There was support in Sri Lanka too for a Hybrid Court. The Tamil separatists wanted a   Hybrid court. They said the local judges are not to be trusted . Jehan Perera said the  Tamil civilians (victims”) are demanding an international or hybrid system of courts with  foreign judges as they  do not trust  local courts.  J.C. Weliamuna,  former head of Transparency International said   the Sri Lanka judiciary lacked the capacity to investigate system crimes.   Also  that the  international community could not be expected to have faith in our judiciary since we ourselves have no faith in it.  

Neville Ladduwahetty pointed out   that the local legal system is  perfectly capable of hearing war crimes cases. Cases involving military personnel can  also be investigated and tried within the military court system, as is the practice in many other countries, especially those whose forces are involved in active military duties.  


 The UNHCR Resolutions on Sri Lanka recommended Universal Jurisdiction. Zeid al Hussein,  UNHCHR asked for this twice in one UN  session.

The doctrine of universal jurisdiction allows the law courts of one country to  try persons  of another nationality, who have committed war crimes in another country, provided there is evidence or reasonable ground for the suspicion of guilt . Many countries do not permit their nationals to be extradited  for this purpose. Therefore some countries  allow Universal jurisdiction  in absentia.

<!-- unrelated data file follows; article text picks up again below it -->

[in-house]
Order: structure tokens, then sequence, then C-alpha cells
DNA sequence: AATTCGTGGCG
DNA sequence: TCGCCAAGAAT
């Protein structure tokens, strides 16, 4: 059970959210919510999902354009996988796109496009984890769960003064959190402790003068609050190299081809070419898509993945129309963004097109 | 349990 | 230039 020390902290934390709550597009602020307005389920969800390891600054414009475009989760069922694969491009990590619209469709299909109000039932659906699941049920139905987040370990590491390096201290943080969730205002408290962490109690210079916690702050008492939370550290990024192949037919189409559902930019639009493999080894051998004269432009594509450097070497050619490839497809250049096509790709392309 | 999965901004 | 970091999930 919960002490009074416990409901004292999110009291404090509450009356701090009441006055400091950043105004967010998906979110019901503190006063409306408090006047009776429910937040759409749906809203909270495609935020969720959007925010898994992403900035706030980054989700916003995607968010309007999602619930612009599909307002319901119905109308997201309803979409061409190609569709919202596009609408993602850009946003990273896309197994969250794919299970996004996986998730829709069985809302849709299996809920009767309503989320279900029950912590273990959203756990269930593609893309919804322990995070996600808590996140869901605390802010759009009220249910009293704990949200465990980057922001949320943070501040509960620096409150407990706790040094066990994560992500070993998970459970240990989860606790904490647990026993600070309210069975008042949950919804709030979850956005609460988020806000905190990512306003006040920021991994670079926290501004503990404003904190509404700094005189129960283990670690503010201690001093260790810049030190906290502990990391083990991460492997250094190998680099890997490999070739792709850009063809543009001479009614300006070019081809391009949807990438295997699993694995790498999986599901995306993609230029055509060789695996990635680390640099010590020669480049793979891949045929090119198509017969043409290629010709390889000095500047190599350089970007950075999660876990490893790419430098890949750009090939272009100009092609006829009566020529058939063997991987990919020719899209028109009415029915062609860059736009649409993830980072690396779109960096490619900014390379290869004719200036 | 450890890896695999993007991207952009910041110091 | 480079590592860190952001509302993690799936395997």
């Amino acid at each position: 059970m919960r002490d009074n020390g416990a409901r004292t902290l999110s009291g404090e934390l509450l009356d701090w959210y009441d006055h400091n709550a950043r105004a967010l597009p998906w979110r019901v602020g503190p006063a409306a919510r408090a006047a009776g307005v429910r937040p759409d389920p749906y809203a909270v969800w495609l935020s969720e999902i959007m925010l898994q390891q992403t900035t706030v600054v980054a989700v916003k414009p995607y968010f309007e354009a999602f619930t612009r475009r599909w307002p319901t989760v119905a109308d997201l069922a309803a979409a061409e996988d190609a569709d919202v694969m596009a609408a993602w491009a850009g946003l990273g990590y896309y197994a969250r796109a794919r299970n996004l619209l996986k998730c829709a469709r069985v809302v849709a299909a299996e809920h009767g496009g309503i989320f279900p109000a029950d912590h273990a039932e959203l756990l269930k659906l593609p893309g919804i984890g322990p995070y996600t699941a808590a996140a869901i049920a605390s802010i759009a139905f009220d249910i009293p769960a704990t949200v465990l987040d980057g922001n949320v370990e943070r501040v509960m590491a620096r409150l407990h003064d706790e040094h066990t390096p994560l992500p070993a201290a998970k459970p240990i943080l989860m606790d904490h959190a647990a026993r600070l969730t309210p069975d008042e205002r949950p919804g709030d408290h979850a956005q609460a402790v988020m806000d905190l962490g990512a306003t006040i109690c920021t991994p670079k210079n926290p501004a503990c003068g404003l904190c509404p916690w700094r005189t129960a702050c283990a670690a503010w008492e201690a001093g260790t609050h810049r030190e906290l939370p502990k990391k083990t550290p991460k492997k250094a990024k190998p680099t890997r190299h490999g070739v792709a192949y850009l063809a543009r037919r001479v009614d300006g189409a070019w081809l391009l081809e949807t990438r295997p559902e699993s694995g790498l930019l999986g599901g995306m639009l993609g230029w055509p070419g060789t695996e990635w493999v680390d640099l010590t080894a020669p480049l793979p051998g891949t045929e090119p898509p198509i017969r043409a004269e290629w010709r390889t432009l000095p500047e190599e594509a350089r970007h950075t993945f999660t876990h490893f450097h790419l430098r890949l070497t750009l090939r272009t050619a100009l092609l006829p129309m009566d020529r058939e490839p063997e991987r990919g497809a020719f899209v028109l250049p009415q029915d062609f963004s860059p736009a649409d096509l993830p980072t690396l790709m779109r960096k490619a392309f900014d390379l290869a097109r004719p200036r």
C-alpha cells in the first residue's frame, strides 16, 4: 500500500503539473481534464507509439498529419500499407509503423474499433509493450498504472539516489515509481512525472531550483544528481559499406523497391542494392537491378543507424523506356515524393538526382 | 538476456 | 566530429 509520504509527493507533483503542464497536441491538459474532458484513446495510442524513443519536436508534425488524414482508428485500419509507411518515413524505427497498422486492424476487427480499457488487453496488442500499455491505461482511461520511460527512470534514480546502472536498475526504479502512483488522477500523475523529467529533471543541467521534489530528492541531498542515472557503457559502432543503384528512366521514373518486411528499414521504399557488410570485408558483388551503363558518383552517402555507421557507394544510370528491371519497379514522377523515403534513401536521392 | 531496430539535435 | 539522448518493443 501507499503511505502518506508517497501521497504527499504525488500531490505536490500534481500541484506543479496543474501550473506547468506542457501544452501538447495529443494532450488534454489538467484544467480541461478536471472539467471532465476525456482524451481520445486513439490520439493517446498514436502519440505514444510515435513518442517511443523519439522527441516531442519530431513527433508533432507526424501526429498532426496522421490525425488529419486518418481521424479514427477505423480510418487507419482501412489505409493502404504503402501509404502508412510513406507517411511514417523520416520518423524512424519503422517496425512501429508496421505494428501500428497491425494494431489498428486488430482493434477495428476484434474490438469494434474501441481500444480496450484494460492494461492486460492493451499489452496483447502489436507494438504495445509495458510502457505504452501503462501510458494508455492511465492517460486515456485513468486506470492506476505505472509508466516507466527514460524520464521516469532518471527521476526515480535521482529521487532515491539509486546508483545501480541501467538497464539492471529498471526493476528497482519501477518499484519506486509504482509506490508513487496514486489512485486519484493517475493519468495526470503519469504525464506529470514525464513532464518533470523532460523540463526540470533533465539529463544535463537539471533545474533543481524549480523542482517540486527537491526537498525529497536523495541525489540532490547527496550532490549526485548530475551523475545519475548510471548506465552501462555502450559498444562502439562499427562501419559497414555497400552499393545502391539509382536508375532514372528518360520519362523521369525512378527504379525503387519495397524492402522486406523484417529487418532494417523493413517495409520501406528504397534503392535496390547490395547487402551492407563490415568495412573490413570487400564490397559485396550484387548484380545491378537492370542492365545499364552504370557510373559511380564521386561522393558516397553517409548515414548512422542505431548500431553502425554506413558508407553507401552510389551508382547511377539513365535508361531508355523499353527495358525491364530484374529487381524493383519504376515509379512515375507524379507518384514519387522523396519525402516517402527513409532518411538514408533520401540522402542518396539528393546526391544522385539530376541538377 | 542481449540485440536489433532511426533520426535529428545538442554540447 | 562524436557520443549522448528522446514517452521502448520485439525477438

The Economist” reported in  2021 that the number of universal jurisdiction cases is rising. There have been 815 cases from 2008-2017. At least 16 countries have heard cases.  There were 71 completed cases,  mostly with convictions,  40% African, 25% Middle East, 20% Europe and 8%  Asia.

Ladduwahetty writing in 2021  pointed out that thought universal jurisdiction  is accepted  in the case of international armed conflicts (Protocol I),   there is  still no  decision on whether it applies to non-international conflicts as in Sri Lanka.

Sri Lanka takes the position that there is no possibility of universal jurisdiction in the Eelam war, because there is no case. No self-respecting court anywhere in the world will entertain these charges, said Sarath Weerasekera . Cases already filed under universal jurisdiction against a number of our commanders  failed, because, the allegations simply do not pass basic evidence standards. Also the accusers are politically motivated.

Allowing our war veterans to be tried in other countries for alleged crimes committed here is worse than being tried by an international criminal tribunal. An international criminal tribunal is a multilateral body whereas a single country is a different matter altogether, said Chandraprema.


 It appears that in 2017   Prime Minister Ranil Wickremasinghe  has given a personal assurance to Ben Emmerson, UN Special Rapporteur on Human Rights and Countering Terrorism, that the Government would set up an Office of the Special Prosecutor to bring criminal charges against those involved  in  war crimes during the Eelam War. Emmerson reported this at a media conference. This information was also posted on a UN website and re-posted on Groundviews.

The wording of the written statement clearly presupposes that “serious atrocities” were committed by both sides, meaning by the Sri Lankan armed forces as well. Since the Tigers are either dead,  in jail, in self-exile, rehabilitated and released , this means the only target that’s left standing is Sri Lankan military, observed  Dayan Jayatilleke.   ( Continued in C11)